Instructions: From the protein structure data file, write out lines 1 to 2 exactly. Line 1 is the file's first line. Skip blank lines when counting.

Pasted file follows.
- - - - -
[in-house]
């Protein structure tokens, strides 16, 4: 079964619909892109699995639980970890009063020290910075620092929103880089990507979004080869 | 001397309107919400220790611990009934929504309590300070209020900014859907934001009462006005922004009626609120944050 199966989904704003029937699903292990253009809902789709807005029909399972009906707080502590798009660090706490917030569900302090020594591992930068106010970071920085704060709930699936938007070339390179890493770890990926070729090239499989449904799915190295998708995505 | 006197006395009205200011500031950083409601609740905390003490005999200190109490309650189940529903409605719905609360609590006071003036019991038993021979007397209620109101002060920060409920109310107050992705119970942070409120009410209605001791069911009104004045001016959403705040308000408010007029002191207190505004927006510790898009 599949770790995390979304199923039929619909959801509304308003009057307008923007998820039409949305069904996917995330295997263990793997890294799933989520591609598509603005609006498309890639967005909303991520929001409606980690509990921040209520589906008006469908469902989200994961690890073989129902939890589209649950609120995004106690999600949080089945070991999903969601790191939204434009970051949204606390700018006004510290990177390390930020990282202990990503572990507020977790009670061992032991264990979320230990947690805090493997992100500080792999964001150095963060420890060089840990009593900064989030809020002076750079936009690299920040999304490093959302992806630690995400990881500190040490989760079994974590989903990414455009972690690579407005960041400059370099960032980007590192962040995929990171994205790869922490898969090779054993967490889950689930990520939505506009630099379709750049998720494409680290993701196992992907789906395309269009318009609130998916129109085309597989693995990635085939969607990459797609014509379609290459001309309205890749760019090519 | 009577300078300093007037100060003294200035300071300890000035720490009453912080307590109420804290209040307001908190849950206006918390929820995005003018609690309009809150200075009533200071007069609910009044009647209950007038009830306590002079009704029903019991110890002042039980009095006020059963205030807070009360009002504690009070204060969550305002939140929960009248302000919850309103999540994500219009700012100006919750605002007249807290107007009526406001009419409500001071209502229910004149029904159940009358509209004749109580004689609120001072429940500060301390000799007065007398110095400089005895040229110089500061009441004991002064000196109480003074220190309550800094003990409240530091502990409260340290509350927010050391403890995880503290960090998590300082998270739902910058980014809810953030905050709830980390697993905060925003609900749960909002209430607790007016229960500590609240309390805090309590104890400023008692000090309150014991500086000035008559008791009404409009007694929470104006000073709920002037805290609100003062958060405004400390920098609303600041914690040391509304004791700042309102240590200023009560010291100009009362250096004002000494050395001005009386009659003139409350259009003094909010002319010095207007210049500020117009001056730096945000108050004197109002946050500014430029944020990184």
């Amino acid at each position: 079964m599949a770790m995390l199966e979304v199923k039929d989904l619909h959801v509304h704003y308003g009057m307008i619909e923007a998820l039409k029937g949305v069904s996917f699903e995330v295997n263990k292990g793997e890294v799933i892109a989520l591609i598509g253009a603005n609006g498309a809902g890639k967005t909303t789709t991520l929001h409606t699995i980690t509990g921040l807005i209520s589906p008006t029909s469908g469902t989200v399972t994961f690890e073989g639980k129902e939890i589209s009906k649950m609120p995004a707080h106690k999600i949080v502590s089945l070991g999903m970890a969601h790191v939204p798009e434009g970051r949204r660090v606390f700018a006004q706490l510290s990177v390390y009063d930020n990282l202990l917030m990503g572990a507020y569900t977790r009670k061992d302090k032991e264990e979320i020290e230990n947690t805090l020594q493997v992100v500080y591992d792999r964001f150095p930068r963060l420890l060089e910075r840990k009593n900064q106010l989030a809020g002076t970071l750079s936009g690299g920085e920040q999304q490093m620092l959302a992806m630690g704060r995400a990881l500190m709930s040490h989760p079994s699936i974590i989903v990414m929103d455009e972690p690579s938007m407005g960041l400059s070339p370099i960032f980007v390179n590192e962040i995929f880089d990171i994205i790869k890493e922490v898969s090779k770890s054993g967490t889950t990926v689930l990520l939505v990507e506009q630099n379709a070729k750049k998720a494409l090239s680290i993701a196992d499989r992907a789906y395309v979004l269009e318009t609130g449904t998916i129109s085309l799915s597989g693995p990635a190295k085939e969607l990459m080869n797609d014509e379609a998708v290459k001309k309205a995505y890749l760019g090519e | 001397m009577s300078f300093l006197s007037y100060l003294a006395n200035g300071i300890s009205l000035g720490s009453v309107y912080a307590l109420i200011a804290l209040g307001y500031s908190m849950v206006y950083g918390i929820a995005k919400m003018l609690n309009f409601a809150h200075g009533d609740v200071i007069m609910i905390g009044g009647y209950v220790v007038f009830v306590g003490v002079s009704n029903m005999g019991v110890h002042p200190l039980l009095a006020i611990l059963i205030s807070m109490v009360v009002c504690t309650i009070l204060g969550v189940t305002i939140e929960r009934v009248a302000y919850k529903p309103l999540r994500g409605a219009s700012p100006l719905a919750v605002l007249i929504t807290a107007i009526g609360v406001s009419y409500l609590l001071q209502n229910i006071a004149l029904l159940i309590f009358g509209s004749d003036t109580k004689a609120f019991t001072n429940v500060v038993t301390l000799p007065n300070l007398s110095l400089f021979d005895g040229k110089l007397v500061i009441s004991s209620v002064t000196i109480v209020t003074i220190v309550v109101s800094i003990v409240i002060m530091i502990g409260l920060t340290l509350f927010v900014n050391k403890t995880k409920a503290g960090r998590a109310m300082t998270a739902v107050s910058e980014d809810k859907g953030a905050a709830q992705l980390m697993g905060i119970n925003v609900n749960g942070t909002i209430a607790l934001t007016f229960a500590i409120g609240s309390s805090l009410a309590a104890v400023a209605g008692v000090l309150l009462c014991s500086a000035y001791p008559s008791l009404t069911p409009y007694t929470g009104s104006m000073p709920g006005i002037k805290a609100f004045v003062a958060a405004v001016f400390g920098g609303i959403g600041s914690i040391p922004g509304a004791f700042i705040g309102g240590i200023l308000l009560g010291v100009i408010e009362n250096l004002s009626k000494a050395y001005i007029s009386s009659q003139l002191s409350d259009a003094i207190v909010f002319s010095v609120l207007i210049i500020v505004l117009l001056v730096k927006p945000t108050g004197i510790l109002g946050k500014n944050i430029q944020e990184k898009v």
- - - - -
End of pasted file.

[in-house]
């Protein structure tokens, strides 16, 4: 079964619909892109699995639980970890009063020290910075620092929103880089990507979004080869 | 001397309107919400220790611990009934929504309590300070209020900014859907934001009462006005922004009626609120944050 199966989904704003029937699903292990253009809902789709807005029909399972009906707080502590798009660090706490917030569900302090020594591992930068106010970071920085704060709930699936938007070339390179890493770890990926070729090239499989449904799915190295998708995505 | 006197006395009205200011500031950083409601609740905390003490005999200190109490309650189940529903409605719905609360609590006071003036019991038993021979007397209620109101002060920060409920109310107050992705119970942070409120009410209605001791069911009104004045001016959403705040308000408010007029002191207190505004927006510790898009 599949770790995390979304199923039929619909959801509304308003009057307008923007998820039409949305069904996917995330295997263990793997890294799933989520591609598509603005609006498309890639967005909303991520929001409606980690509990921040209520589906008006469908469902989200994961690890073989129902939890589209649950609120995004106690999600949080089945070991999903969601790191939204434009970051949204606390700018006004510290990177390390930020990282202990990503572990507020977790009670061992032991264990979320230990947690805090493997992100500080792999964001150095963060420890060089840990009593900064989030809020002076750079936009690299920040999304490093959302992806630690995400990881500190040490989760079994974590989903990414455009972690690579407005960041400059370099960032980007590192962040995929990171994205790869922490898969090779054993967490889950689930990520939505506009630099379709750049998720494409680290993701196992992907789906395309269009318009609130998916129109085309597989693995990635085939969607990459797609014509379609290459001309309205890749760019090519 | 009577300078300093007037100060003294200035300071300890000035720490009453912080307590109420804290209040307001908190849950206006918390929820995005003018609690309009809150200075009533200071007069609910009044009647209950007038009830306590002079009704029903019991110890002042039980009095006020059963205030807070009360009002504690009070204060969550305002939140929960009248302000919850309103999540994500219009700012100006919750605002007249807290107007009526406001009419409500001071209502229910004149029904159940009358509209004749109580004689609120001072429940500060301390000799007065007398110095400089005895040229110089500061009441004991002064000196109480003074220190309550800094003990409240530091502990409260340290509350927010050391403890995880503290960090998590300082998270739902910058980014809810953030905050709830980390697993905060925003609900749960909002209430607790007016229960500590609240309390805090309590104890400023008692000090309150014991500086000035008559008791009404409009007694929470104006000073709920002037805290609100003062958060405004400390920098609303600041914690040391509304004791700042309102240590200023009560010291100009009362250096004002000494050395001005009386009659003139409350259009003094909010002319010095207007210049500020117009001056730096945000108050004197109002946050500014430029944020990184």